Like my previous review of Thundercat, Bilal was also a collaborator and band-member to Kendrick Lamar as the background singer. He also appeared on “Institutionalized” and “These Walls,” from To Pimp A Butterfly. Born in Northwest Philadelphia, he graduated from The New School for Jazz & Contemporary Music in Greenwich Village, NY, and began working on background vocals for big names like Common & Erykah Badu. Now on his fourth studio album, off of the popularity and attention To Pimp A Butterfly brought him, he releases In Another Life.
On records like “Institutionalized” and “These Walls,” from To Pimp A Butterfly, Bilal really gained attention due to his raspy and soulful vocals, with a huge range and great delivery. Described as “neo-soul” by the media, Bilal has expressed that he doesn’t believe the term fits, as he looks more at himself as a “pusher of boundaries”. While I have to agree to with Bilal’s pushing of boundaries, I still feel like neo-soul fits, as he seems to have found the extended-genre-pushing boundary he feels most comfortable in.
On In Another Life, Bilal chooses the high range of his vocals to dominate most of the record, and chooses more grittier instrumentation than was present on To Pimp A Butterfly. Opening up the album is “Sirens II,” a recreation of “Sirens” by producer Adrian Younge, which was also used as the beat to “Picasso Baby” from Jay-Z’s Magna Carta Holy Grail. This version is very different from Jay-Z’s, of course lyrically and structurally, but even production and instrumentation wise. An interesting opening to a record, to essentially recreate a song that a larger artist, Jay-Z, had already created, and arguably had done better (even for late-era Jay-Z material, that beat is sick).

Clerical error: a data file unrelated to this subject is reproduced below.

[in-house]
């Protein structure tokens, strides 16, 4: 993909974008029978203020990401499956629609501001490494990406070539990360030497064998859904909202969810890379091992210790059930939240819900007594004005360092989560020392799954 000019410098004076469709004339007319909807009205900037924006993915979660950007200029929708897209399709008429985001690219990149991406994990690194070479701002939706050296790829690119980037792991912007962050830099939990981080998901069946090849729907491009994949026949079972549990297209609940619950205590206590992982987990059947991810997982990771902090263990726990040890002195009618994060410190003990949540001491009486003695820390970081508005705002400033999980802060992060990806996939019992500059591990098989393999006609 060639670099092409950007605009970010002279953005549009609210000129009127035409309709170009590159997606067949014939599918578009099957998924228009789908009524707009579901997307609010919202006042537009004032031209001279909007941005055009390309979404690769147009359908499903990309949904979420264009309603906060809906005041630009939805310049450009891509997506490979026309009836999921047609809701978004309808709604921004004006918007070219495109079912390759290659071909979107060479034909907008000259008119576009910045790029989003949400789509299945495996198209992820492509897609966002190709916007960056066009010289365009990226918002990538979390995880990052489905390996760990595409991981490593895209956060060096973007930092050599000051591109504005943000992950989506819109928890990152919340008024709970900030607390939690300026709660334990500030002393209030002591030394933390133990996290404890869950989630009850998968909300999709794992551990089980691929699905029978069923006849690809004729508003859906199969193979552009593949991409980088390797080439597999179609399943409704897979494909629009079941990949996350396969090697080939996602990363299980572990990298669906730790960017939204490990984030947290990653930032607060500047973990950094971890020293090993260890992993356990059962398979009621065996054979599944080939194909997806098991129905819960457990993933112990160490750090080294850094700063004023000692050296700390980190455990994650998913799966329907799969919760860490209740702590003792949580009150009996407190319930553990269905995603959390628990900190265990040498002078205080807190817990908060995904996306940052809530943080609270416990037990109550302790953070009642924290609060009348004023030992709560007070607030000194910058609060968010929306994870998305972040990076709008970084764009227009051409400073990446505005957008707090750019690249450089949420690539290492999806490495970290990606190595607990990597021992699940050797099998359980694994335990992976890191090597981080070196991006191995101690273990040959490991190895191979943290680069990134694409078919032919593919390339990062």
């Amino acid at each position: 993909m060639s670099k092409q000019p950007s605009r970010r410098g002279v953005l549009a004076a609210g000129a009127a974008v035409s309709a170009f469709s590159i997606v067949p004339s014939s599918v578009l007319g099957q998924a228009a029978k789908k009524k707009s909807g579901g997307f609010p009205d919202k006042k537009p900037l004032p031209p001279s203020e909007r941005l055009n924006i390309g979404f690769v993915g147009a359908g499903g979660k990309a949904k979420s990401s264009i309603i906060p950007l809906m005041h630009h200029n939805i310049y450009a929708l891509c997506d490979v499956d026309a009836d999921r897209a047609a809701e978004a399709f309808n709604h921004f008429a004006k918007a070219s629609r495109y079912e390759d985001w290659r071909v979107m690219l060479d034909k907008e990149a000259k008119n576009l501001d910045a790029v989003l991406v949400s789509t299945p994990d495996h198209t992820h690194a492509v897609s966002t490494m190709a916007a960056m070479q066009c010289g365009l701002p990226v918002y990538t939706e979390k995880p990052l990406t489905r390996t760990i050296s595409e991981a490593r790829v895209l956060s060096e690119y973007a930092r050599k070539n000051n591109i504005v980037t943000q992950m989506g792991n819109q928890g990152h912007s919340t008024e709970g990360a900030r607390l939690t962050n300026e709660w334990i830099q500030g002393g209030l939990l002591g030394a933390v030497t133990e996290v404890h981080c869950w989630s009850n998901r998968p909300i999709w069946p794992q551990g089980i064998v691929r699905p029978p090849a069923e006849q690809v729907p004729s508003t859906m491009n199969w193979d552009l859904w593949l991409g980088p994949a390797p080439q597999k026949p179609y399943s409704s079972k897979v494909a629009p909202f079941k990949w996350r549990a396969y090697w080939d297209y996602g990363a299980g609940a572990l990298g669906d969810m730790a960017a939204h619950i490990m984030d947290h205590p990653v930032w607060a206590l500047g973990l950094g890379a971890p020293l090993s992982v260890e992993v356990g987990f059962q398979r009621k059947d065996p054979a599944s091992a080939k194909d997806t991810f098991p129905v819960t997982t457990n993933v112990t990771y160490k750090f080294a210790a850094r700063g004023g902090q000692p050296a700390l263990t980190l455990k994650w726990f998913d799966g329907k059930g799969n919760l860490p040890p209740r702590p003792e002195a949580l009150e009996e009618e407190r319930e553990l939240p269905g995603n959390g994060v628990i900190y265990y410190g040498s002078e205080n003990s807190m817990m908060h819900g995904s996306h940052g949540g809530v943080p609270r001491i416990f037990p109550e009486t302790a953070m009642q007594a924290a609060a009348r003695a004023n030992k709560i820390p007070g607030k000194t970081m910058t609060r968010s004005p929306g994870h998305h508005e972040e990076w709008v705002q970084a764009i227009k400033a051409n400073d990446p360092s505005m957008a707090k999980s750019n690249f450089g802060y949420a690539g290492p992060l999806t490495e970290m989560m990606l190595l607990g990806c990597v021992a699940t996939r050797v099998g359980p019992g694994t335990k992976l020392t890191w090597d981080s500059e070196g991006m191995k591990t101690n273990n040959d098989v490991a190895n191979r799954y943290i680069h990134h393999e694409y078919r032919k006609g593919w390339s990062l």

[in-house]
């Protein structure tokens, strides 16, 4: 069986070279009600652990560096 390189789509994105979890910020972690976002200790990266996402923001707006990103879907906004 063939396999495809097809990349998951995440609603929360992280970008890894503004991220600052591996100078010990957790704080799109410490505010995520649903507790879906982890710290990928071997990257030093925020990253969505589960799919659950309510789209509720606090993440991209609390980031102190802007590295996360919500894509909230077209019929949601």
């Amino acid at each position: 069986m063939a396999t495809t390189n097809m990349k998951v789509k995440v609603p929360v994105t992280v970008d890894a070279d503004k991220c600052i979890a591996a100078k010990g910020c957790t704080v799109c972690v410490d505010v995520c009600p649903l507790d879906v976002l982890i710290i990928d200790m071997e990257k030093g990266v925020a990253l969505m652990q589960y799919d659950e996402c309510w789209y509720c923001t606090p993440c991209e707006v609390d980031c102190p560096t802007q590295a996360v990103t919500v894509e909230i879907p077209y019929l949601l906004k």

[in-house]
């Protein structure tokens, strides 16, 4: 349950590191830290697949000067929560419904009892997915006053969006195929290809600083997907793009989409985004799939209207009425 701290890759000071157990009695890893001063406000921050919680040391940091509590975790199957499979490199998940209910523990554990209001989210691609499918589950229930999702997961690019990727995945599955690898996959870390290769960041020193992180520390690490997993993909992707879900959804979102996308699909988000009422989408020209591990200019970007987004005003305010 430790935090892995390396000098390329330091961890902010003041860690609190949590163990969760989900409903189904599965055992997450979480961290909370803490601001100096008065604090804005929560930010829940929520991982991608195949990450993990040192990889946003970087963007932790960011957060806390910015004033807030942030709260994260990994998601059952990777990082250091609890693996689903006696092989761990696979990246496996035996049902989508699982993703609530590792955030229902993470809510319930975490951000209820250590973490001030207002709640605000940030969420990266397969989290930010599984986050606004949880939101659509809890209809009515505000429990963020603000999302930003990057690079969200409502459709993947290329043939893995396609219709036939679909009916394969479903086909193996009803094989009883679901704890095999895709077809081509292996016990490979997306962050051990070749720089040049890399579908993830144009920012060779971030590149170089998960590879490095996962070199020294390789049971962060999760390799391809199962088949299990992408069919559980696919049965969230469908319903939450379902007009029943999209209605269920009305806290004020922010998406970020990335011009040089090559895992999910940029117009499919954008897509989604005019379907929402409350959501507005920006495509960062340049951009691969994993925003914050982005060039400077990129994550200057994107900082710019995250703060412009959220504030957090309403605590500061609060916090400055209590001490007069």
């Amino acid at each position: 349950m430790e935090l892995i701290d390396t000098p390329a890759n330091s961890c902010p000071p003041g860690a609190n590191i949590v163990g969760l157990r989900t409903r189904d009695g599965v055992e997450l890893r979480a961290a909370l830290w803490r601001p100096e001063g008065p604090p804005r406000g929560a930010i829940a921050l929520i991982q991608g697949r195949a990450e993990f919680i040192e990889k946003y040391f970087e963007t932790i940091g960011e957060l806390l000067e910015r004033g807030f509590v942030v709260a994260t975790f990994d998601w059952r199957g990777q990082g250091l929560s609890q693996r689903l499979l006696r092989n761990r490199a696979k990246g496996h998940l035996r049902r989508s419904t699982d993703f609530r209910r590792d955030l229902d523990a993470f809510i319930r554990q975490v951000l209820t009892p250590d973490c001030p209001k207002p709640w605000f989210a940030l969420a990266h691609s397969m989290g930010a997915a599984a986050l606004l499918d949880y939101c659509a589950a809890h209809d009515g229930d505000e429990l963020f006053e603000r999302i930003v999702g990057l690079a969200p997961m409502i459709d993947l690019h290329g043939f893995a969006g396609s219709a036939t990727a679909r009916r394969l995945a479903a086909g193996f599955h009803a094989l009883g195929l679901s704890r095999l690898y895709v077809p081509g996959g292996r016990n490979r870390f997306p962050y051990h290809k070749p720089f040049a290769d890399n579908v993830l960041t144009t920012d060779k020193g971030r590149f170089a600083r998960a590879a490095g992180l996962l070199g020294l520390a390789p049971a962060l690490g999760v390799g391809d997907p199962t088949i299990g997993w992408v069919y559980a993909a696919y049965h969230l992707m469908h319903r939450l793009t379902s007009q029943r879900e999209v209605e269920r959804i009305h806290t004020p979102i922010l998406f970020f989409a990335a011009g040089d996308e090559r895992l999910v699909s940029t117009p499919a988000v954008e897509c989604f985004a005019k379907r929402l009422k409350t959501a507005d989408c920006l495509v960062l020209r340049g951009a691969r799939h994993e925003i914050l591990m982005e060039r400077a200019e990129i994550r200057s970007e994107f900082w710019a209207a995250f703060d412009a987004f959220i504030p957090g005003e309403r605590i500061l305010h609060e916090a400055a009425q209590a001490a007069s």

While Bilal hits his stride a couple of times throughout In Another Life, and I can groove to it, the rest is kind of an odd haze that goes beyond my comprehension. Not that I can’t understand it, because I can still hear it, but that I don’t see his reasoning or ideas toward what he’s doing. The true and obvious highlight of the record is the end of “Money Over Love,” when Kendrick takes over the end of the song and just shreds like Kendrick does best. With Bilal in the background for that part, it’s reminiscent of To Pimp A Butterfly, and reminds me more of what I really want to listen to, and immediately places In Another Life on a scale against Kendrick that Bilal probably doesn’t want to be on.
An interesting experimental neo-soul (though he hates the term) record, Bilal might fit under the same criticism I had towards Thundercat. While, thanks to To Pimp A Butterfly, I’ll always perk up when hearing Bilal is on a track, it will most undoubtedly be best when he’s a featured vocalist.